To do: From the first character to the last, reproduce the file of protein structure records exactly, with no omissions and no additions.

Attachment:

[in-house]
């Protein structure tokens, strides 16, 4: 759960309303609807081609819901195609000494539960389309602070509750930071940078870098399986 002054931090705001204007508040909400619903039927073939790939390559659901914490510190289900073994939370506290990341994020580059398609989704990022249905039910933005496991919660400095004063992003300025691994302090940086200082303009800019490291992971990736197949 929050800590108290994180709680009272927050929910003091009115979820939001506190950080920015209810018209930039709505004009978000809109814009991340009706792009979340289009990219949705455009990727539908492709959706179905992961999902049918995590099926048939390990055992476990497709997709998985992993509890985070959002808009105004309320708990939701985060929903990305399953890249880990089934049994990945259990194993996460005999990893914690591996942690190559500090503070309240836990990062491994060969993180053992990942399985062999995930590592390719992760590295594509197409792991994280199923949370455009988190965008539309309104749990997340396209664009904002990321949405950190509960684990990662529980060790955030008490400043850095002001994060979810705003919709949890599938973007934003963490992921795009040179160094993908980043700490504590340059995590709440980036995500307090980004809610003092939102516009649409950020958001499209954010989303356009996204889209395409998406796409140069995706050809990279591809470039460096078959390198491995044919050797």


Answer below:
[in-house]
């Protein structure tokens, strides 16, 4: 759960309303609807081609819901195609000494539960389309602070509750930071940078870098399986 002054931090705001204007508040909400619903039927073939790939390559659901914490510190289900073994939370506290990341994020580059398609989704990022249905039910933005496991919660400095004063992003300025691994302090940086200082303009800019490291992971990736197949 929050800590108290994180709680009272927050929910003091009115979820939001506190950080920015209810018209930039709505004009978000809109814009991340009706792009979340289009990219949705455009990727539908492709959706179905992961999902049918995590099926048939390990055992476990497709997709998985992993509890985070959002808009105004309320708990939701985060929903990305399953890249880990089934049994990945259990194993996460005999990893914690591996942690190559500090503070309240836990990062491994060969993180053992990942399985062999995930590592390719992760590295594509197409792991994280199923949370455009988190965008539309309104749990997340396209664009904002990321949405950190509960684990990662529980060790955030008490400043850095002001994060979810705003919709949890599938973007934003963490992921795009040179160094993908980043700490504590340059995590709440980036995500307090980004809610003092939102516009649409950020958001499209954010989303356009996204889209395409998406796409140069995706050809990279591809470039460096078959390198491995044919050797």